The S Word - Sustainability
A lot has been spoken about the subject of sustainability over recent years. I didn’t realise it at the time but as the 1972 Osmond’s recording ‘Crazy Horses’ mesmerised me with its screeching guitars and strange lyrics I was being co-opted into a debate on the environment and sustainability that would still be going on some 46 years later. With the exception of some prominent and powerful naysayers the debate is more or less closed. To put it simply, waste caused by packaging, disposable or short life products is bad because they are damaging the planet and recycling, sustainable materials and durability is good.
The challenge for designers can often be finding enough of the right kind of project. Until recently sustainable design was, to use the economic term, a positive externality. Sustainable design was perceived to be a cost which benefited a third party only. Unfortunately for humanity these kinds of products or designs tend to be adopted at a pace which is slower than society might really need. It’s someone else’s problem, someone else will pay. As a studio we have been working with and educating our clients and prospects on not only the benefits of the sustainable but options for “designed in” solutions for many years.
What has forced change in the market however is legislation. Policy makers pushing the principle of, ‘the polluter pays’, have had a massive impact and now make it easier, or essential, for us to promote sustainable designs to our clients. One great example is the WEEE directive which has helped us push our designs within the electronics market. The requirement for electronics manufactures to dispose or pay for the disposal of electronic waste has driven developments in the market for laptop and mobile phone charging. This change has helped accelerate the market for the charging products we have been creating with Aircharge for instance.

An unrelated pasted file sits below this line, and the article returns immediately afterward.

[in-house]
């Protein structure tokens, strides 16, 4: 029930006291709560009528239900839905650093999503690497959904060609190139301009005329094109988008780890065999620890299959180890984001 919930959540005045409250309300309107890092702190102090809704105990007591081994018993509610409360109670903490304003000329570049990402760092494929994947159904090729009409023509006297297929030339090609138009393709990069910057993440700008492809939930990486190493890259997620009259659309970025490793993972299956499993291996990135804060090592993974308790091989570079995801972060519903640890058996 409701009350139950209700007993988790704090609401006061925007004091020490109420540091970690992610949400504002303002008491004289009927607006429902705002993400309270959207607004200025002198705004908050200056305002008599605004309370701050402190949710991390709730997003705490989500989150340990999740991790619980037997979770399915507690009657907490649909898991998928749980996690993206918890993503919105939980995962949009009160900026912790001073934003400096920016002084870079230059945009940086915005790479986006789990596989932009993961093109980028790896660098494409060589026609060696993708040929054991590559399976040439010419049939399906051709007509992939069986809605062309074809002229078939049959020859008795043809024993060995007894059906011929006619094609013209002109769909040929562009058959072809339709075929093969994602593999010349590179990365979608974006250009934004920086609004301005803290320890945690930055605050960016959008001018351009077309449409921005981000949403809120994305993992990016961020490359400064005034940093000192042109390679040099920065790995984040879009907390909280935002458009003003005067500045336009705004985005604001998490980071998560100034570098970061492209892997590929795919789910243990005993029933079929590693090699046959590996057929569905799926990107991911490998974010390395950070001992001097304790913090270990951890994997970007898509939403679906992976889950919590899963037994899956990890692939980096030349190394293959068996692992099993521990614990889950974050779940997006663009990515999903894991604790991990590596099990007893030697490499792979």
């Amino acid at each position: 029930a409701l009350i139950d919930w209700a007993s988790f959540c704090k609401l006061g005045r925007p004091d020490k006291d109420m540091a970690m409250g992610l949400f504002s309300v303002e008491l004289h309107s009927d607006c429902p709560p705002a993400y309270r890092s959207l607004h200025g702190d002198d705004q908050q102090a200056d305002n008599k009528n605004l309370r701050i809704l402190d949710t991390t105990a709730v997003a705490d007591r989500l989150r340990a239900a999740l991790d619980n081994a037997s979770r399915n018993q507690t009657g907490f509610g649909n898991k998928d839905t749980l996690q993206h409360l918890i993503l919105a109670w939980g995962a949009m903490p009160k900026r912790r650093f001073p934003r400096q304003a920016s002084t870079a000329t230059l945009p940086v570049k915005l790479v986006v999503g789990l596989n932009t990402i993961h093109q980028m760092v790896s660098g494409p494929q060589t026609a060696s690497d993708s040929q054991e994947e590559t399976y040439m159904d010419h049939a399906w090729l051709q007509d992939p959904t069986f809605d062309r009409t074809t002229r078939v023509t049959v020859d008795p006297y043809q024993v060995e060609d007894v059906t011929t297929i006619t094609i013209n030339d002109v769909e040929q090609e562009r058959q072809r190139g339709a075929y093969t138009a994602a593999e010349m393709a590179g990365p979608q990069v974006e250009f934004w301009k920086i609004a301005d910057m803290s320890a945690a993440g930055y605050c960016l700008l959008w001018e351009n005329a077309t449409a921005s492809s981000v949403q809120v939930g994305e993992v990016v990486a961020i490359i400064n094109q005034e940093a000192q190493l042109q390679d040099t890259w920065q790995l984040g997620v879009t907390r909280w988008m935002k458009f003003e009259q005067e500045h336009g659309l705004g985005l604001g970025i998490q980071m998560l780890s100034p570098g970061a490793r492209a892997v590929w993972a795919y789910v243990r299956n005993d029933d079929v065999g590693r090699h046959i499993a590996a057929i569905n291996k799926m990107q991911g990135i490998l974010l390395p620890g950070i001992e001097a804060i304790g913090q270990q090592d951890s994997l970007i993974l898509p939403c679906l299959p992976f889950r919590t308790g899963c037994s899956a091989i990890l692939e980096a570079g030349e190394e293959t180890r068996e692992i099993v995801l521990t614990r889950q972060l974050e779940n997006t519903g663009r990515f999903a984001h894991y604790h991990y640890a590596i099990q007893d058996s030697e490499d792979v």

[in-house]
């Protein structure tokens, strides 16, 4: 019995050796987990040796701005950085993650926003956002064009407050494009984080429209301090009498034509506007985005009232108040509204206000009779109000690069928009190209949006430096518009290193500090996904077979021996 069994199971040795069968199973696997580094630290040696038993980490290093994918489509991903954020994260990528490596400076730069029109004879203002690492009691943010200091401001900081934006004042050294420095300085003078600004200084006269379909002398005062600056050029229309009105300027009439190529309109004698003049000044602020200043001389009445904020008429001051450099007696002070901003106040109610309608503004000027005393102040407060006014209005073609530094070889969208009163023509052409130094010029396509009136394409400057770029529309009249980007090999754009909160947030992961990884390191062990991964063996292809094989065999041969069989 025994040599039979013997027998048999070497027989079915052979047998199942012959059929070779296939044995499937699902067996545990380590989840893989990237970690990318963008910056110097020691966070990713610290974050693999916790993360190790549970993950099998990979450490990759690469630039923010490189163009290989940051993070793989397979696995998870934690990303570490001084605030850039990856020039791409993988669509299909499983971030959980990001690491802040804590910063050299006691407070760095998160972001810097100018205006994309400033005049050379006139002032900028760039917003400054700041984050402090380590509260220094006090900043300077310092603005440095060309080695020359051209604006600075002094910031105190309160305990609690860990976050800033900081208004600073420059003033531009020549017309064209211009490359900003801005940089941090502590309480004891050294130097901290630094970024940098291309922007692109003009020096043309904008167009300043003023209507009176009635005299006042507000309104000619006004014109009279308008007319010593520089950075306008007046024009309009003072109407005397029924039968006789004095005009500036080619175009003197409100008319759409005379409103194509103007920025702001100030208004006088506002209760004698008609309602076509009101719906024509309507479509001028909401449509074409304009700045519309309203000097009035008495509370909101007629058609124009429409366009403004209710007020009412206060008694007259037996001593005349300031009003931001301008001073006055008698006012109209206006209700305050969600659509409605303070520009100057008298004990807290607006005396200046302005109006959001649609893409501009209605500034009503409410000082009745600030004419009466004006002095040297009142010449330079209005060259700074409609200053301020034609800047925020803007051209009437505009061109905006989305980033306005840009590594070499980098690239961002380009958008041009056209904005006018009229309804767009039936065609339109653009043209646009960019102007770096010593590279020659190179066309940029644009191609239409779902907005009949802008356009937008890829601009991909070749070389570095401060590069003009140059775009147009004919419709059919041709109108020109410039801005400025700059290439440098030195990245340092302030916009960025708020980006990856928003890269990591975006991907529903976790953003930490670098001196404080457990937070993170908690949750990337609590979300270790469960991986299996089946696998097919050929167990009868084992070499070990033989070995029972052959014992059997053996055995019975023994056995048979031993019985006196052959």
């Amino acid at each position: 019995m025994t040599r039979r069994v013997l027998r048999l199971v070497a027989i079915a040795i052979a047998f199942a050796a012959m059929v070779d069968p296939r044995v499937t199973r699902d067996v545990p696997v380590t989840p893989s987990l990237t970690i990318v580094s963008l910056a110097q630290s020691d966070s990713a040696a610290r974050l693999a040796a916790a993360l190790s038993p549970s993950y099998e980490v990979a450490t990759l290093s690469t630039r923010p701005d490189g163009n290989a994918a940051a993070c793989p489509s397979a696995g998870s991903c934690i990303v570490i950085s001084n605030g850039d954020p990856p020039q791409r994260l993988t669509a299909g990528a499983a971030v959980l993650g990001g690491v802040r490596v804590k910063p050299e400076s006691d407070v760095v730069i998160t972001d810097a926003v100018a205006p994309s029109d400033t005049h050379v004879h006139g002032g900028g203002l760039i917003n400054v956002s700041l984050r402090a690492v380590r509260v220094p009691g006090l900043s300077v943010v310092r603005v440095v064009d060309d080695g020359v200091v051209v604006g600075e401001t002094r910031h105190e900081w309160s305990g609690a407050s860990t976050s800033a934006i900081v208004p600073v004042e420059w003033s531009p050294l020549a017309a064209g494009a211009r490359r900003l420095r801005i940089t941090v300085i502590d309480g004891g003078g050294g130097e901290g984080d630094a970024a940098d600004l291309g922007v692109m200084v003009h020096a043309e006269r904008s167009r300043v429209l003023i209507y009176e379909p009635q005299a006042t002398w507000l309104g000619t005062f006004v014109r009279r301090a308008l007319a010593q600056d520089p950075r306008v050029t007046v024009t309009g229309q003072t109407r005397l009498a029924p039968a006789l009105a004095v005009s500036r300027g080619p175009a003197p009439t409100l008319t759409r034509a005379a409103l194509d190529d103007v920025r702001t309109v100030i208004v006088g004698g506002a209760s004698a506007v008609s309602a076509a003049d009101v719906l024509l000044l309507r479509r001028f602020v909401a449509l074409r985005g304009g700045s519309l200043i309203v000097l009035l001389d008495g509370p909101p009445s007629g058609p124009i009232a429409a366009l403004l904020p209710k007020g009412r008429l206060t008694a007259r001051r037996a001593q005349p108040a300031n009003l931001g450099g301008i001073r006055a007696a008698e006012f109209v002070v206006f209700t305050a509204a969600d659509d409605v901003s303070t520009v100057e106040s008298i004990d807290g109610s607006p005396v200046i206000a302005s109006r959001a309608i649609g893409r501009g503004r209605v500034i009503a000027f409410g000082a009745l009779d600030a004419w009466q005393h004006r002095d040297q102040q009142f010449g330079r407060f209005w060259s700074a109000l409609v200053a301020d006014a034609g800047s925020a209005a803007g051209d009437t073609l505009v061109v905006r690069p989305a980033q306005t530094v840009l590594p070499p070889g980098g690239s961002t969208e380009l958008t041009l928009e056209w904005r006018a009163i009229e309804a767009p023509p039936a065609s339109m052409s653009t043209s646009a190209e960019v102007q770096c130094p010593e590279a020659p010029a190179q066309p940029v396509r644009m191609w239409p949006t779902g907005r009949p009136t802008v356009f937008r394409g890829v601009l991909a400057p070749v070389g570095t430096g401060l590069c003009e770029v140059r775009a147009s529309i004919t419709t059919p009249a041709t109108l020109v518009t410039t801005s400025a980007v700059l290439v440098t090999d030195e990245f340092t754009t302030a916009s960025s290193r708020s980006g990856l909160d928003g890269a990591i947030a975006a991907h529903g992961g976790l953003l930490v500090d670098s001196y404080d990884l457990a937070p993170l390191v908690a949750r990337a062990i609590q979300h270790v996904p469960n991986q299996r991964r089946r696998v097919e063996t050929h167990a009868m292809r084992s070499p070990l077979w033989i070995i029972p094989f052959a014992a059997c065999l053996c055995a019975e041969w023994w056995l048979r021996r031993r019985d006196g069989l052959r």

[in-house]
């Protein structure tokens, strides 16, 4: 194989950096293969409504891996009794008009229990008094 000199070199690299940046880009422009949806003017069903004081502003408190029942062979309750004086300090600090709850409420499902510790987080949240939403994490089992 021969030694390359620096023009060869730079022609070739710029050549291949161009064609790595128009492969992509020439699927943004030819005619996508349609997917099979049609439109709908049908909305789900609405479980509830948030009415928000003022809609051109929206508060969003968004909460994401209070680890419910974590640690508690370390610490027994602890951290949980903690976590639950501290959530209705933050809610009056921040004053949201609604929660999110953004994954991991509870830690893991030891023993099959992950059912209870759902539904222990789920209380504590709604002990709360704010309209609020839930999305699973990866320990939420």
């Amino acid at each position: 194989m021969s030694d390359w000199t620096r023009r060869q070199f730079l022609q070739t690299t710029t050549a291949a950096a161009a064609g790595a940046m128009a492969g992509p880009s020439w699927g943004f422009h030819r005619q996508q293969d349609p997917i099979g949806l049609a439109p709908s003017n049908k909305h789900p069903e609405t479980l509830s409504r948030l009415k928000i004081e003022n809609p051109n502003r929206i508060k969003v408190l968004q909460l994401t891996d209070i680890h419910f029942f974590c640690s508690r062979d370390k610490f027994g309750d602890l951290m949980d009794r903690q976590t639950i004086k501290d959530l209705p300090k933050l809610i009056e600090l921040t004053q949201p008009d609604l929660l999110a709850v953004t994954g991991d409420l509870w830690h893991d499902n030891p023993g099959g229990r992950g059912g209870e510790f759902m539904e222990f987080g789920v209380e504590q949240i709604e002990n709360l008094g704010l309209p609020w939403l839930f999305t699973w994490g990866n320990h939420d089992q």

In our opinion sustainability should be is a requirement and not a choice, and when there is a cost associated with not adopting a sustainable route that makes our job a lot clearer. The studio is now designing for clients with clearer and more palatable attitudes to sustainable solutions than ever. We make ‘good’ choices which relate directly to materials, usage, transportation, reuse and disassembly and recycling. It’s a much better world to be designing into than it has ever been.
On a micro level, we work hard in the studio to minimise waste in our own practice. We reuse materials during prototype manufacture. We create virtual models to assess before making. When prototyping we are happy to get into the workshop and rework, reshape and tweak rather than chuck in the bin. Most of us cycle to work on a daily basis and we have even started experimenting with our waste coffee. With these little choices and the introduction of sustainable design in the manufacturing process we see just how important designers are in forming a sustainable solution.